I had a tight connection at Piccadily and thought I’d miss it and have to wait another half hour for the next train. Arriving at the station I legged it across to Platform 12 to find the express to Windermere via Wigan was standing at the platform so I jumped on. 50 minutes later I was back home.

I’d trudged through mud and had been battered by the wind, but I’d enjoyed the walk. I’ve a few more routes in mind around there so hopefully I’ll get back across to the Dark Peak before too long.

A walk up Sheffield Pike

I was keen to get out to break in my new boots. Fortunately work at the beginning of January is usually fairly quiet and as there was a “weather window” forecast for last Friday I was able to take the day off and drive up to the Lakes. Checking out the walking sites on the web I’d read that there had been some snow which was likely to still be up on the high fells above about 400 metres. But the going wasn’t expected to be too difficult, except, perhaps, on the higher mountains.

As the daylight hours are short at the moment, I decided to drive over to Ullswater and tackle one of the more modest fells close to the lake – Sheffield Pike. I parked up at the Glencoyne National Trust car park, donned my walking gear and set off to head towards the fells via the pretty valley of Glencoyne. I’d walked up the valley back in July when I took the path that passes through the garden of Glencoyne farm, right under the farmhouse window! This time I’d decided to take the track past the row of former miners’ cottages known as “Seldom Seen”. This entailed following the Ullswater way a short distance along the lake before crossing the road and then joining the old cart track up through the woods.

Walking through the fields from the car park I could see up the valley and across to Sheffield Pike. Yes, there was definitely snow up there, but it didn’t look too bad. Hopefully my normal gear would be adequate to cope with conditions. Fingers crossed!

Looking down Ullswater from the lakeside path

Setting off down the track towards Seldom Seen

Looking down to Glencoyne farm with it’s tradition Cumbrian round chimney stacks

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Approaching the row of cottages

The cottages were built in the 19th Century to house lead miners who worked at the Greenside mine, near Glenridding. It would have been a long,walk to work to the mine, 3 km away across the fell. Just one aspect of the tough lives of the miners. Today the houses are holiday cottages (as any search for “Seldom Seen, Ullswater” will confirm).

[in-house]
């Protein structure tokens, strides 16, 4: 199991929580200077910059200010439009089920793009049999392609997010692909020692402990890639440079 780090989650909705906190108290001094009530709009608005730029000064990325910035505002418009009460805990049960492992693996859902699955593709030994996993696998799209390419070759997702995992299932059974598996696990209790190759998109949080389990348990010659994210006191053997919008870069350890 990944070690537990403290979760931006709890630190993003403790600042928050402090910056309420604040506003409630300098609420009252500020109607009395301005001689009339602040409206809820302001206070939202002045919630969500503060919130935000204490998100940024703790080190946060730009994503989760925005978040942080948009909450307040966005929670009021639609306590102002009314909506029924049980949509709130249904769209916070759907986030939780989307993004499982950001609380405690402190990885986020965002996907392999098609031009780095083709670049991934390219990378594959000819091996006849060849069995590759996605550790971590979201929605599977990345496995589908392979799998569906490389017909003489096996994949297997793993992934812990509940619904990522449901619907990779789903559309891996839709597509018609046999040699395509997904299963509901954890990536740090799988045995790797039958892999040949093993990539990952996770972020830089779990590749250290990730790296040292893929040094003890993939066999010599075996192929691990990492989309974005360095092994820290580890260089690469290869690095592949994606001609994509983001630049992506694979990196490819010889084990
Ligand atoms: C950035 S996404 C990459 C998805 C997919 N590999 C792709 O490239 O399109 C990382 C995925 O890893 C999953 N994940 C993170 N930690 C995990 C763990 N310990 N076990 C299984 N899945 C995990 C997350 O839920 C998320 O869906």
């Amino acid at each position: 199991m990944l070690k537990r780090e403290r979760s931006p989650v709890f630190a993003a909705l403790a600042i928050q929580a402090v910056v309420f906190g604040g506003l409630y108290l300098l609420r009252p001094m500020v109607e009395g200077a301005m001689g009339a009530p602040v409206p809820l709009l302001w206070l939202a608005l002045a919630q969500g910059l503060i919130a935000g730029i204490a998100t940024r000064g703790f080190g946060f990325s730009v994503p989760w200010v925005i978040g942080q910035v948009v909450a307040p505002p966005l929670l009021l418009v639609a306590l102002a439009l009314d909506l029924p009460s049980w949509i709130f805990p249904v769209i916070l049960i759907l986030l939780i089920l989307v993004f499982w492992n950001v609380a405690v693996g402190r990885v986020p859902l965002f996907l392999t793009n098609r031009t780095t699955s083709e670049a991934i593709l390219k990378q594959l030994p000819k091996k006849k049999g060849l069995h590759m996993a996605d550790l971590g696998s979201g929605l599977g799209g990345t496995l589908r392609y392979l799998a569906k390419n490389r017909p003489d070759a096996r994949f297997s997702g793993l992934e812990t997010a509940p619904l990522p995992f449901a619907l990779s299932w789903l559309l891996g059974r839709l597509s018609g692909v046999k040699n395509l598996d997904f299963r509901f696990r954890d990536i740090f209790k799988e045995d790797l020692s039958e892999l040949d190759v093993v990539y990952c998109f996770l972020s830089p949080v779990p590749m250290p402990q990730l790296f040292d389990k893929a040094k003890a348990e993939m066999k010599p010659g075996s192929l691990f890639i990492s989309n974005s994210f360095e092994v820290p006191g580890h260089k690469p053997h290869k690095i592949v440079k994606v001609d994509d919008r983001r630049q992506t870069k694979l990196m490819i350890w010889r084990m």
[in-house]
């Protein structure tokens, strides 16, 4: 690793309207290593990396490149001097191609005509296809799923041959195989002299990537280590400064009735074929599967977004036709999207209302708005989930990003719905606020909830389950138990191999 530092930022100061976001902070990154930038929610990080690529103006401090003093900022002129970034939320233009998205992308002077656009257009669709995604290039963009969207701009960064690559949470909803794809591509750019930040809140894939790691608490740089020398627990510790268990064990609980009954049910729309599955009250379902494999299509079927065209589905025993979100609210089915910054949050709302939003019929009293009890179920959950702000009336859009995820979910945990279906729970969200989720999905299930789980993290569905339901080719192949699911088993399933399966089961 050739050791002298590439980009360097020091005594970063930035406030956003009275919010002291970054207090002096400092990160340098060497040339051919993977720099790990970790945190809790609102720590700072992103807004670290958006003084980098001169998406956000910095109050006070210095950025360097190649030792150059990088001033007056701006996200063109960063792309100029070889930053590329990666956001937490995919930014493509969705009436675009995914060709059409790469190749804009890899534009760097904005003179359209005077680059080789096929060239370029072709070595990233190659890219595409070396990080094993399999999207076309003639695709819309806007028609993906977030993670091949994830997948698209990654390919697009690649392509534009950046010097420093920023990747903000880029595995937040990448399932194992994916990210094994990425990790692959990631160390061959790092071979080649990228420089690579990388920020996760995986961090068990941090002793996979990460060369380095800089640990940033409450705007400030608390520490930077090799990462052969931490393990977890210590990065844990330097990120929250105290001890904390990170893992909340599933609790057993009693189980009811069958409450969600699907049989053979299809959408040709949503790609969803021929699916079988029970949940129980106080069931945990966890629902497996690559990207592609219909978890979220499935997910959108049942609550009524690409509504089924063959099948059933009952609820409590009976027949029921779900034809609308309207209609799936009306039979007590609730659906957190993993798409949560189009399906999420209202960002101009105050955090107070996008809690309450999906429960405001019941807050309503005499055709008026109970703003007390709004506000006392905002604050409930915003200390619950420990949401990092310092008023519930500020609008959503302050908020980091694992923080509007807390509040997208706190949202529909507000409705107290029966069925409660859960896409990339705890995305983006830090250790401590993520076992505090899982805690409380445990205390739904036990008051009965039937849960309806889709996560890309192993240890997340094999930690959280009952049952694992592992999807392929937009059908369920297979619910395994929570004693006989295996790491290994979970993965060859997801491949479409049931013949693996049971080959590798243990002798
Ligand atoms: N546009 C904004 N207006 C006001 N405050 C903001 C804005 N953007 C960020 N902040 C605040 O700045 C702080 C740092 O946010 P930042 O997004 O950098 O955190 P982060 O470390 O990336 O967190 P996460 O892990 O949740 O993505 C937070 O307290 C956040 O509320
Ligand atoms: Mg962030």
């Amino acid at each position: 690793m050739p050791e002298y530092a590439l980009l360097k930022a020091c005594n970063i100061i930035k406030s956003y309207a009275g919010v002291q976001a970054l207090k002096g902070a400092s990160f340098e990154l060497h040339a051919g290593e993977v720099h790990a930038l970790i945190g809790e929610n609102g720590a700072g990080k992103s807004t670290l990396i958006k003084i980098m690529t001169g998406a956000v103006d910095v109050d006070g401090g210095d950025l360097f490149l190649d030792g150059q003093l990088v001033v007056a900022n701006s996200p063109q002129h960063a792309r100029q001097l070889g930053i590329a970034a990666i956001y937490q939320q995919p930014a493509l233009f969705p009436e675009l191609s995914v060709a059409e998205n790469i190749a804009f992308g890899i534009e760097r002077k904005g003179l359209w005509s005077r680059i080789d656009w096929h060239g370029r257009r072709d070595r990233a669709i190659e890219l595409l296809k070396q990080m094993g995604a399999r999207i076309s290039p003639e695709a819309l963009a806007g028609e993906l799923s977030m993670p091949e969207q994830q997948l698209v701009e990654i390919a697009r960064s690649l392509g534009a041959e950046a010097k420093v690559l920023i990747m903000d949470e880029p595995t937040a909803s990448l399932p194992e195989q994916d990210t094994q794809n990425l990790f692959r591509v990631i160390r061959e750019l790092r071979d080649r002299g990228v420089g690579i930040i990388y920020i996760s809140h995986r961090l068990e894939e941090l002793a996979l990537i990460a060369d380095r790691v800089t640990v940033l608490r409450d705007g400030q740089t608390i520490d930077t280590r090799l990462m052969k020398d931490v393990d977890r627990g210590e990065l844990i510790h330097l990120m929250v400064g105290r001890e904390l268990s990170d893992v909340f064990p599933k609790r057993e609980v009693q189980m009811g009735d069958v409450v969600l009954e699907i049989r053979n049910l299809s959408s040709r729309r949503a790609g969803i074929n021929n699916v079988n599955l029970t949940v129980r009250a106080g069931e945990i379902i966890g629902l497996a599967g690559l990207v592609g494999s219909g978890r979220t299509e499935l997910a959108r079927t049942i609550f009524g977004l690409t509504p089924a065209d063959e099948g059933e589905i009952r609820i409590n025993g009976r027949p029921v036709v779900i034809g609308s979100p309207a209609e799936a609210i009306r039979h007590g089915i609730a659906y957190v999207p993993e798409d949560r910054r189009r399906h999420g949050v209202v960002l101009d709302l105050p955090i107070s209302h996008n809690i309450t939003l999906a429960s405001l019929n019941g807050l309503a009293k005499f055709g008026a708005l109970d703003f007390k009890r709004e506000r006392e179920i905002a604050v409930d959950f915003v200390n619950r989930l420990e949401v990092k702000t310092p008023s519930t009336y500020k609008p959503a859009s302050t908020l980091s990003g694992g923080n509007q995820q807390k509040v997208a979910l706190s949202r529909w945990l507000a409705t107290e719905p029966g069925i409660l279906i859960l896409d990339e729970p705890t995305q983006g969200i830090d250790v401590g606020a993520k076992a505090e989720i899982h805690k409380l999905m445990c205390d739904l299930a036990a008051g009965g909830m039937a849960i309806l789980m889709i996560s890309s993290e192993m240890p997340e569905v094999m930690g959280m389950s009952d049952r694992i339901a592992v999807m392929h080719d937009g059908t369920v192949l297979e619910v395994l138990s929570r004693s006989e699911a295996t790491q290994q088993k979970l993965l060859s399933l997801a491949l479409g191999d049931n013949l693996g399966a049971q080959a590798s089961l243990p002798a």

Most Greenside miners would have lived in the village of Glenridding and it seemed odd that the houses were built such a long way from the mine when there must have been plenty of land available much closer. According to the following little video, they were built for miners who were Catholic and were housed here to keep them well away from the predominately non-Conformist fellow workers.

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I carried on climbing up the path

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Looking back there was a great view down to Ullswater

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As I climbed I started to see snow on the ground

getting deeper

and deeper as I climbed

There was plenty of snow on the ground at the head of the valley

When I reached Nick Head at the top of the climb, I’d been hoping to get a view of Helvelyn, but the summit was covered with cloud.

I’d not seen another soul since leaving the car park, but now I could see a couple of walkers heading up the path towards Stybarrow Dodd, which I’d followed myself back in July. I hope they were well equipped as the snow would be deeper as they climbed higher. Zoom in on the next photo and you might see them, about two thirds up the hill

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I turned in the opposite direction to start the climb to the summit of Sheffield Pike.

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Still plenty of snow on the ground, obscuring the path. But there were footprints in the snow, probably from the two walkers I’d spotted who must have come over this way from Glenridding. I used their footprints as a guide. The snow was soft and it was possible to walk through it without the need for crampons (just as well as I don’t have any!) but it obscured the conditions, covering what was boggy ground. I soldiered on, passing another walker coming down the hill, and eventually made it to the summit.

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It was cold up here, probably around freezing but with a stiff breeze adding to the wind chill. There was ice clinging to the rocks, but the snow was still OK to stand and walk on and only a couple of inches thick.